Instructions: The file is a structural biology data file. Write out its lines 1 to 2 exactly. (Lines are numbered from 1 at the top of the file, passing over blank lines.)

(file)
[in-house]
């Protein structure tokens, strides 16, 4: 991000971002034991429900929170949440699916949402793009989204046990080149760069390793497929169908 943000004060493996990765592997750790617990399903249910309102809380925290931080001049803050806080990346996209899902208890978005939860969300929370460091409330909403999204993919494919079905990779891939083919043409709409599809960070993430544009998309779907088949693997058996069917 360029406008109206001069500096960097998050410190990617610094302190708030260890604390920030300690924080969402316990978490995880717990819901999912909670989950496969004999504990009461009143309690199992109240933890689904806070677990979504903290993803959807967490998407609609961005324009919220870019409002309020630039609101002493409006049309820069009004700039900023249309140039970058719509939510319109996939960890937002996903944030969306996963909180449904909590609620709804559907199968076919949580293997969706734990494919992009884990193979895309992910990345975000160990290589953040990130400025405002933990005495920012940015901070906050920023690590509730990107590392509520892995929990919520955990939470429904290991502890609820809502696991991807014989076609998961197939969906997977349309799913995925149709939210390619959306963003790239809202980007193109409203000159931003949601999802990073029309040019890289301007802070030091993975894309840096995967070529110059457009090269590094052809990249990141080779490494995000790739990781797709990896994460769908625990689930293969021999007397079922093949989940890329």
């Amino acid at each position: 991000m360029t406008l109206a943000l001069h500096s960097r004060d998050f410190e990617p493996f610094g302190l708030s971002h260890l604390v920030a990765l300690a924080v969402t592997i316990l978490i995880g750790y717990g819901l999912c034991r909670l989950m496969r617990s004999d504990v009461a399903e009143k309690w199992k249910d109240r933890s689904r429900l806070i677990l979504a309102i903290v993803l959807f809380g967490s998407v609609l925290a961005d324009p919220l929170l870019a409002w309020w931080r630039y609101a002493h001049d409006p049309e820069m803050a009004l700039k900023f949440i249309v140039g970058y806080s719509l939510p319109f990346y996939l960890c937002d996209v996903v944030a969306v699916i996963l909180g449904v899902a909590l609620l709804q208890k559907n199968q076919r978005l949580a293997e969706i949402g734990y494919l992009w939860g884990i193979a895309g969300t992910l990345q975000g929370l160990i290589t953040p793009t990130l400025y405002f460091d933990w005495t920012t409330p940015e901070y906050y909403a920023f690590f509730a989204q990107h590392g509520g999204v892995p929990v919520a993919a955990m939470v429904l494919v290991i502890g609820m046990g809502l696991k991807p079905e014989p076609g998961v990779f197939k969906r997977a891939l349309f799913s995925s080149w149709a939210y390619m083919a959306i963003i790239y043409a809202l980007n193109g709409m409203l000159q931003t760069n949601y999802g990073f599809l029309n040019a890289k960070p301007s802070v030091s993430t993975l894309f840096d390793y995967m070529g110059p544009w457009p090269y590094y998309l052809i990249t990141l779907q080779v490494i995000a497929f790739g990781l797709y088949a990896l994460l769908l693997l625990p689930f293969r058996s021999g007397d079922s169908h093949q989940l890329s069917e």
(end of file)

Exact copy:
[in-house]
């Protein structure tokens, strides 16, 4: 991000971002034991429900929170949440699916949402793009989204046990080149760069390793497929169908 943000004060493996990765592997750790617990399903249910309102809380925290931080001049803050806080990346996209899902208890978005939860969300929370460091409330909403999204993919494919079905990779891939083919043409709409599809960070993430544009998309779907088949693997058996069917 360029406008109206001069500096960097998050410190990617610094302190708030260890604390920030300690924080969402316990978490995880717990819901999912909670989950496969004999504990009461009143309690199992109240933890689904806070677990979504903290993803959807967490998407609609961005324009919220870019409002309020630039609101002493409006049309820069009004700039900023249309140039970058719509939510319109996939960890937002996903944030969306996963909180449904909590609620709804559907199968076919949580293997969706734990494919992009884990193979895309992910990345975000160990290589953040990130400025405002933990005495920012940015901070906050920023690590509730990107590392509520892995929990919520955990939470429904290991502890609820809502696991991807014989076609998961197939969906997977349309799913995925149709939210390619959306963003790239809202980007193109409203000159931003949601999802990073029309040019890289301007802070030091993975894309840096995967070529110059457009090269590094052809990249990141080779490494995000790739990781797709990896994460769908625990689930293969021999007397079922093949989940890329």